For the last 30 years or so, our mobile phones have connected to networks using tiny plastic SIM cards. SIM stands for “Subscriber Identification Module”.
You’ve probably noticed the tiny electronic chip embedded into your SIM card when you’ve swapped mobile phone contracts or purchased a new handset.
That chip is actually a tiny computer containing identifiers and encryption keys and gives your handset the information it requires to connect to your chosen network provider.
SIM cards have generally worked well up until now. It’s trivially easy to pop a new SIM card into your phone when required and connecting to a new network usually happens without a single hitch. So why change the technology if works so well?
The overriding reason for ditching traditional SIM cards is modern smartphone design: Our phones are getting thinner and more technologically advanced by the year. That means there’s less room inside your phone for a SIM card tray and all the other associated parts required to house it.
There are plenty of other reasons to ditch traditional SIM cards besides aesthetics as well:
- Removing the SIM card slot from a smartphone improves waterproofing.
- SIM cards are inefficient: They need to be manually posted when you change contracts or providers.
- Swapping SIM cards can be a fiddly process. They’re also easy to break and even easier to lose.
- SIM cards create unnecessary waste and are a bad use of resources: Providers need to manufacture huge quantities of new SIM chips each year, and chip manufacturers need to ship them all over the world.
Overall then, the SIM card was a fantastic invention in its heyday, but its creators didn’t ever envisage the massive growth of the smartphone and the rise of always-on mobile data plans.
The future of the SIM card chip lies with the eSIM, or “embedded SIM”.
The eSIM takes the tiny chip from the standard plastic SIM card and embeds it onto the circuitry of the smartphone itself.
eSIMs are rewritable. That means if you decide to swap networks or contracts, or buy a new smartphone, you can instantly swap the information on the chip and be back up and running in seconds.
No SIM card slots, no waiting around for a SIM to arrive in the post. Zero hassle.
Absolutely. We’re still in the early stages of eSIM adoption at present, and not every handset supports the new technology. In time though, it’s easy to see how eSIMs could give enormous advantages over regular SIM cards:
- Travellers could easily swap network settings when abroad to take advantage of local data plans. No more worries about excessive roaming charges.
- In the future, it might become possible to have 3-4 phone numbers on a single handset, or mix and match data from one provider, with minutes and text messages from another.
- Once eSIMs become more commonplace, we might see them being adopted in laptops and even home appliances, bringing 5G connectivity to every part of the home.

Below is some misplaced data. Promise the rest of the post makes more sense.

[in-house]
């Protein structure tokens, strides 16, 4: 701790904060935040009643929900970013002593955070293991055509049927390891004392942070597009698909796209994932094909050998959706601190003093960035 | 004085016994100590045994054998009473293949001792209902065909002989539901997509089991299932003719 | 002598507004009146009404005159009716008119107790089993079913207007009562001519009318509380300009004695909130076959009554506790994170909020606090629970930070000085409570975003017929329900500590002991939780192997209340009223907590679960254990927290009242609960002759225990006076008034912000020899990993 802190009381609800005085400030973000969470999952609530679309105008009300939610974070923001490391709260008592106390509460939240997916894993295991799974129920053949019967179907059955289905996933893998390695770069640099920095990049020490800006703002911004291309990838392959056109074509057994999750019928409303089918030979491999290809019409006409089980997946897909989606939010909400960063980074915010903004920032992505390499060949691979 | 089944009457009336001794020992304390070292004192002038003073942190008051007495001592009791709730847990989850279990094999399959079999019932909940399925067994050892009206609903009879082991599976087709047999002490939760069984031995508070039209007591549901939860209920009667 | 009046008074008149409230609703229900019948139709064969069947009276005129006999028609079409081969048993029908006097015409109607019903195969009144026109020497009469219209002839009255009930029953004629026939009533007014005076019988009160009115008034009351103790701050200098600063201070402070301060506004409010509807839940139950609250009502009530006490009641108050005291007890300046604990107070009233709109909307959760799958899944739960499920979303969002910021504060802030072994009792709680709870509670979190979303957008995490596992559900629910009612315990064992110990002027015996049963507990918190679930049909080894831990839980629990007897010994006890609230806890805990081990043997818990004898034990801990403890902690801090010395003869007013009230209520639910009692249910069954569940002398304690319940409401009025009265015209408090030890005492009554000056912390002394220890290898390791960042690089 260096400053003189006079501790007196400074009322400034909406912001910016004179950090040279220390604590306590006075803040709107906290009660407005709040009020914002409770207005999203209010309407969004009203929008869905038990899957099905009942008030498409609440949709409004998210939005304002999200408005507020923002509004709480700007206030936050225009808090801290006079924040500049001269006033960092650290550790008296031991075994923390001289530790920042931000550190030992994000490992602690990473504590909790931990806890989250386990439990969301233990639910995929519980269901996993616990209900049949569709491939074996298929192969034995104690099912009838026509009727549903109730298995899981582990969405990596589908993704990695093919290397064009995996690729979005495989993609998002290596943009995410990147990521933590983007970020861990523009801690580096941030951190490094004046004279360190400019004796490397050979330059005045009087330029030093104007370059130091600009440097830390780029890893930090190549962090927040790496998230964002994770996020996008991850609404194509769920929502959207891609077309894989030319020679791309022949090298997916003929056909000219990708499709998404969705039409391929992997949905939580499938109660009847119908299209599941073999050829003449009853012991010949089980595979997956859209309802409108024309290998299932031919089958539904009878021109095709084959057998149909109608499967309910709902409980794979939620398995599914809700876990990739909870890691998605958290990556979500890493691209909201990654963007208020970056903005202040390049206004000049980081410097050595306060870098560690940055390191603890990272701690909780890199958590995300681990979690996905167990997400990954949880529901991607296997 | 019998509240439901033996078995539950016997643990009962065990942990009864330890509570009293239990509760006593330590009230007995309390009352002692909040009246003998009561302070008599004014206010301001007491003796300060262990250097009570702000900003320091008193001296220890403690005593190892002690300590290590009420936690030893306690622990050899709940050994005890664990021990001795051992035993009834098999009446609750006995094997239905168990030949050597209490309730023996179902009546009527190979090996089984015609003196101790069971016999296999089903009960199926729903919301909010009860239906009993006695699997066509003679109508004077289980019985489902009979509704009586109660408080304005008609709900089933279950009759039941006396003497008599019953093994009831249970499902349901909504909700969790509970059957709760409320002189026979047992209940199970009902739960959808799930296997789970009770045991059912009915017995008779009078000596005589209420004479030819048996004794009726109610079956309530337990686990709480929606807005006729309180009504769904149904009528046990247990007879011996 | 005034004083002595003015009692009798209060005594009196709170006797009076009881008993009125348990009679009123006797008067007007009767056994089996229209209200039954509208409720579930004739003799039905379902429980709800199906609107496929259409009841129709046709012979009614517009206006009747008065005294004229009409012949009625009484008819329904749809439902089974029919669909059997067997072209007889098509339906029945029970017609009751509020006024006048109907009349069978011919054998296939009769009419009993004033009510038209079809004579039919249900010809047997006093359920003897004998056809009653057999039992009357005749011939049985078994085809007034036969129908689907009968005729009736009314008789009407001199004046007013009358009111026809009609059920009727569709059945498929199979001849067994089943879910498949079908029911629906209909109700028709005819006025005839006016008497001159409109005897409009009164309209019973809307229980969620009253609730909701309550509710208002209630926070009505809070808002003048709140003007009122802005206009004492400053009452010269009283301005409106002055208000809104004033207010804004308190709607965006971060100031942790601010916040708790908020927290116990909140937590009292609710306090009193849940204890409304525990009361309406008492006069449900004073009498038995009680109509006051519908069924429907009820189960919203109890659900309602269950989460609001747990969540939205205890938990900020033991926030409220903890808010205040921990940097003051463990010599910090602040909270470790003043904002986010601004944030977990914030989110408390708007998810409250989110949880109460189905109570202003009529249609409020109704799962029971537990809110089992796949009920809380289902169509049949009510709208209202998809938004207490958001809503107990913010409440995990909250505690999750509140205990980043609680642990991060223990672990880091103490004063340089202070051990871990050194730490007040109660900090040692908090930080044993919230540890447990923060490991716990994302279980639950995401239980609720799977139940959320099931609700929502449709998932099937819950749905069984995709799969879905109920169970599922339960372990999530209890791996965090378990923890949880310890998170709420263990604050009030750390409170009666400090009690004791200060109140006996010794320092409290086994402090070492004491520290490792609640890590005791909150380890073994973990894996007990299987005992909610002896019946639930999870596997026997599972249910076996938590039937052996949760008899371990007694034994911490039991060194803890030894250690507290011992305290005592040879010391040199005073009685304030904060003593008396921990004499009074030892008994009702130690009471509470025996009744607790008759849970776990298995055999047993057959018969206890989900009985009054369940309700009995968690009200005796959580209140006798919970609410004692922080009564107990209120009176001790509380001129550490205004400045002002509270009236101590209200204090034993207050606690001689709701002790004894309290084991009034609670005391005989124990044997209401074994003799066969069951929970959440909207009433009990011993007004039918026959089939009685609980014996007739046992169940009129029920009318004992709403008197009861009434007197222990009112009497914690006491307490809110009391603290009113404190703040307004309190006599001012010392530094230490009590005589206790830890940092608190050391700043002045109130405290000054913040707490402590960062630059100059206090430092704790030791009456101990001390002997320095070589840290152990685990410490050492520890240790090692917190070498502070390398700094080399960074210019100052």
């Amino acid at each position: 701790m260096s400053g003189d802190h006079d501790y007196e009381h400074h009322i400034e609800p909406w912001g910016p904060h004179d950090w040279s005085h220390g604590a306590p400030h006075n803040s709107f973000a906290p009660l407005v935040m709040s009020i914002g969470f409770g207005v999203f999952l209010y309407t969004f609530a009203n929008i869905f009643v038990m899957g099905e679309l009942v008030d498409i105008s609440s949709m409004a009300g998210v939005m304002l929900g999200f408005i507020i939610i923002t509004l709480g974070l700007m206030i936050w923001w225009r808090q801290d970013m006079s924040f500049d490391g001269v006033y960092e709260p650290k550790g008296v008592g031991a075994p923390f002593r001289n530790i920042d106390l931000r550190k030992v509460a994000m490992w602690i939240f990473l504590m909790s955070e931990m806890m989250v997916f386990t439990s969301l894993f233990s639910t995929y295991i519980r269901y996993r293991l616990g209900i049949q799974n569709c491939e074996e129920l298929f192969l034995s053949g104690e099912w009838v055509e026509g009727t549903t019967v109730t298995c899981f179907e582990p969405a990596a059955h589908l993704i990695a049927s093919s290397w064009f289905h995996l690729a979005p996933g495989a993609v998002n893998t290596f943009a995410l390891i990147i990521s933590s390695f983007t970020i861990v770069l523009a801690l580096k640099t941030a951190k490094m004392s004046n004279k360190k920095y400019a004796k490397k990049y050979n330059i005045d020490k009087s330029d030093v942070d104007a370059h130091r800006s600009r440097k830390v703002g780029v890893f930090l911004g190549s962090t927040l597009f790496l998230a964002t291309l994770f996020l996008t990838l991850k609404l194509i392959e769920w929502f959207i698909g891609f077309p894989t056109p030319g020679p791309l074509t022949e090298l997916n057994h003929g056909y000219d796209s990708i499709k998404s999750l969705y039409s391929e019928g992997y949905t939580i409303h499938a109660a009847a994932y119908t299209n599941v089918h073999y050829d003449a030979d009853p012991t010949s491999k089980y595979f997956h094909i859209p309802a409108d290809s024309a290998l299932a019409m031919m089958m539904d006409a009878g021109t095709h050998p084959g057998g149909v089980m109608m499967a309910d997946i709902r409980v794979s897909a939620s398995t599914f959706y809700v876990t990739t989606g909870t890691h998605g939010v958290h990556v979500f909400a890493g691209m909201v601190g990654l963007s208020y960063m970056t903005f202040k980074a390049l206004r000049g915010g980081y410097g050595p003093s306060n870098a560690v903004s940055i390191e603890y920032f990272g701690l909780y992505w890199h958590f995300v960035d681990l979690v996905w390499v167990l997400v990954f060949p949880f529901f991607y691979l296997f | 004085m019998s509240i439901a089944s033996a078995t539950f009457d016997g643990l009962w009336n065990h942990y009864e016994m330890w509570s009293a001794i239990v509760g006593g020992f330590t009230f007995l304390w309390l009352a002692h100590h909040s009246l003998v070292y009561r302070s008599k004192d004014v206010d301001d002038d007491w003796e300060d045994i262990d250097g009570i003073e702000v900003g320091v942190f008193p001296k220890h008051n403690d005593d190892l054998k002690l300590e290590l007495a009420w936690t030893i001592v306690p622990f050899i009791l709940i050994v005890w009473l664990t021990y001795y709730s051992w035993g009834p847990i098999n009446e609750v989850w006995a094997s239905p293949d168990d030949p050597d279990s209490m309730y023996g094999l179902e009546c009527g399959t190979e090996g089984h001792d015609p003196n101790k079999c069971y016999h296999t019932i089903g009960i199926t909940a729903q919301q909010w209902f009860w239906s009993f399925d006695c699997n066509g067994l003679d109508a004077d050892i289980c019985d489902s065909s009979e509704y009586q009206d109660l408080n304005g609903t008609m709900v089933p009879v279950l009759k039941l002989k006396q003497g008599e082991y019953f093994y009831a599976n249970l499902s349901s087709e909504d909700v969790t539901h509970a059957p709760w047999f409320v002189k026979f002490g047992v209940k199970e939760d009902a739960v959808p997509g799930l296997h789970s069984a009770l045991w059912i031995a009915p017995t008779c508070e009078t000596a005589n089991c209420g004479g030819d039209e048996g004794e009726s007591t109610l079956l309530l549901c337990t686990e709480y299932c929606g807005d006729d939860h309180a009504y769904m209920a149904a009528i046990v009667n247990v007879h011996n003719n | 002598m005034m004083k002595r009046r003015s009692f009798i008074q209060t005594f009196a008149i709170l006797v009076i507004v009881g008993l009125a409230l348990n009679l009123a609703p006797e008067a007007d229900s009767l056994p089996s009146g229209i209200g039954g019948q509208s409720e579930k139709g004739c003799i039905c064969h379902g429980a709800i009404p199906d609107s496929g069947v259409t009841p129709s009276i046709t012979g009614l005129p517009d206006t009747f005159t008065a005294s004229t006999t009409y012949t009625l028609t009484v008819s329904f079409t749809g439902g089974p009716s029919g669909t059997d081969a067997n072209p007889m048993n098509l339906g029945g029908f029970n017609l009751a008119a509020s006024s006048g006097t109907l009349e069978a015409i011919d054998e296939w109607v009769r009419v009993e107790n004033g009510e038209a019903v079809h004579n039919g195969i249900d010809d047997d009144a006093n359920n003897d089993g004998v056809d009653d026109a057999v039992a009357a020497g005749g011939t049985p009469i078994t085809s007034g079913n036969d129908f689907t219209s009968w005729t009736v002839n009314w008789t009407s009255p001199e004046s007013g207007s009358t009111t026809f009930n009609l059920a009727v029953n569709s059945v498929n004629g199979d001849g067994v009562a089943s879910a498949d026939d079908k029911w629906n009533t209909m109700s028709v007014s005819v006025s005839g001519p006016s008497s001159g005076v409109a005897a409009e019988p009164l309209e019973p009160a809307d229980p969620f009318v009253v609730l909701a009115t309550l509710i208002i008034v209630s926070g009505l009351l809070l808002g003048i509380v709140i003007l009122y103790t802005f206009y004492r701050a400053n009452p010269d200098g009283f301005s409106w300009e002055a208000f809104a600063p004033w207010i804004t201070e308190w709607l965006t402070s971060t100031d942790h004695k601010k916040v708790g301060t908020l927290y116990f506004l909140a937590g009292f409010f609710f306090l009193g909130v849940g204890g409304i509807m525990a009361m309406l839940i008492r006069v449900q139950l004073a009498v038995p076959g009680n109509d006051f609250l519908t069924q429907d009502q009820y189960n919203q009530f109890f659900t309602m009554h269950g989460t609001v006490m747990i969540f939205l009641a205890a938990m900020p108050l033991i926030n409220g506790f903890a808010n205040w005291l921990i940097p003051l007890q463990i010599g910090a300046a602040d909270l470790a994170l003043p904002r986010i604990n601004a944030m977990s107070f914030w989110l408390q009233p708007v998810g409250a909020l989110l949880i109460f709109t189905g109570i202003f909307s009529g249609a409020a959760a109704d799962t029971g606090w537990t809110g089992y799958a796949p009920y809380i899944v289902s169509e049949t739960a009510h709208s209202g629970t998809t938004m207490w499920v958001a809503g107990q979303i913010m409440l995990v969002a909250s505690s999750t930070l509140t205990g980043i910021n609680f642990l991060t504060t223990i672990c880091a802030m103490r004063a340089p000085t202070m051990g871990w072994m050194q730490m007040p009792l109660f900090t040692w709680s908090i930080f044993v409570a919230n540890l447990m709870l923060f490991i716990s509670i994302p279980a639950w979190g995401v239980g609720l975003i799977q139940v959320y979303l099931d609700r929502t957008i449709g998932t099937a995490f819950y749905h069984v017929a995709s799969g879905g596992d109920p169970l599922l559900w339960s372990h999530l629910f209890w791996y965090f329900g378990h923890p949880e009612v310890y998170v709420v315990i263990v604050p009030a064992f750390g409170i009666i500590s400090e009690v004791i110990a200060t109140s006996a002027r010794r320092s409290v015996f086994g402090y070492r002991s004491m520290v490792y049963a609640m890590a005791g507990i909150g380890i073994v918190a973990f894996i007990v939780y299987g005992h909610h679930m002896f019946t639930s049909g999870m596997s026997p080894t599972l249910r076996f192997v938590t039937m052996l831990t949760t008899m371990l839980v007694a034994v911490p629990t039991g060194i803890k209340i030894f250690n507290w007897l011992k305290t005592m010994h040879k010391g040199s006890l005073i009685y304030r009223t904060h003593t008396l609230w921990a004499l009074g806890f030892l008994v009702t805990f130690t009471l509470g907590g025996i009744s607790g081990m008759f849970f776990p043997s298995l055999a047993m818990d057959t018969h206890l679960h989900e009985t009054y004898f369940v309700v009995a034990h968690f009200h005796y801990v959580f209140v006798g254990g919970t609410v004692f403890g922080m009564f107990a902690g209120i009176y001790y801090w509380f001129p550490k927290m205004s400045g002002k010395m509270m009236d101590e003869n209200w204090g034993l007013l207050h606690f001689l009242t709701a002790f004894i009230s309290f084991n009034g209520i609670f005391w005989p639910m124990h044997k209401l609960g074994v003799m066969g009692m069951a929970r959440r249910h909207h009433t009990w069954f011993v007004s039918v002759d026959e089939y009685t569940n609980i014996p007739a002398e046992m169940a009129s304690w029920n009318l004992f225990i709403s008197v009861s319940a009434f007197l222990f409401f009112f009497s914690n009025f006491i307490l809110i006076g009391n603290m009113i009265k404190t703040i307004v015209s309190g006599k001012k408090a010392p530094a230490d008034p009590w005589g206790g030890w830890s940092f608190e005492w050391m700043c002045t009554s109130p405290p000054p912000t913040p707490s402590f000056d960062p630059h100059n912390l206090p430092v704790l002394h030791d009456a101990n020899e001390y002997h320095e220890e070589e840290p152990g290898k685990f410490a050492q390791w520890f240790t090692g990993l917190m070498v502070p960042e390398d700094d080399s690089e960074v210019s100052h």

- The speed at which eSIMs facilitate swapping network providers could eventually lead to a drop in costs, as providers compete for the best deals.
As a technology, the eSIM has literally zero drawbacks. In practice, we’re still in the early stages of eSIM adoption, and there are concerns that eSIMs could be taken advantage of by greedy corporations.
For example, in the UK, iPhones only accept eSIM network settings from the EE and O2 (and a couple of smaller startup providers). If networks and smartphone manufacturers continue to work like this in the future, we could actually see a reduction in choice, with devices being locked down to specific networks. In theory, though, this type of network monopoly won’t be allowed to continue long term.
In the UK, the following providers allow the use of eSIMs on their networks:
Carriers like GiffGaff and Plusnet actually piggyback their services from the larger providers, and at present don’t offer eSIMS with their plans.
In short, yes.
eSIM implementation has to adhere to global standard. Going forward, all smartphone eSIM chips will effectively be identical in operation. If a phone has the ability to accept an eSIM, it will continue working for the life of the device.
If you’re worried that setting up an eSIM will entail inputting technical network information into your phone, rest assured that the process ought to be just as fast (and simple) as inserting a regular plastic SIM. The majority of network providers can be installed on an eSIM by simply scanning a QR code using your smartphone’s camera, so in theory, you could be up and running in a few seconds.
For business users in particular, a dual SIM phone can be a real convenience. Dual SIM phones allow two SIM cards to be inserted in a single handset, with both phone numbers being active simultaneously.
eSIM adoption shouldn’t change this feature, and in theory could make the process even easier.
Currently, we’re in the “in-between” phase of eSIM adoption, with many of the flagship handsets offering an eSIM as well as a traditional SIM card tray. For practical purposes then, that means business users shouldn’t have to return to using a second handset, so long as they configure their phone’s internal eSIM using one of the approved providers.
The advantage of having a dual SIM phone with both traditional SIM and eSIM is that users are able to store multiple network settings on the eSIM for different situations (traveling abroad etc.) whilst keeping their traditional SIM active at the same time.
In the future, we may begin to see flagship devices dropping SIM slots entirely and having several internal eSIM chips to run multiple networks at the same time.
It’s still early days for the eSIM, but with the advent of 5G technology and our heavy reliance on smartphones, one thing is for sure, the plastic SIM card that we’re all used to using is rapidly becoming a thing of the past.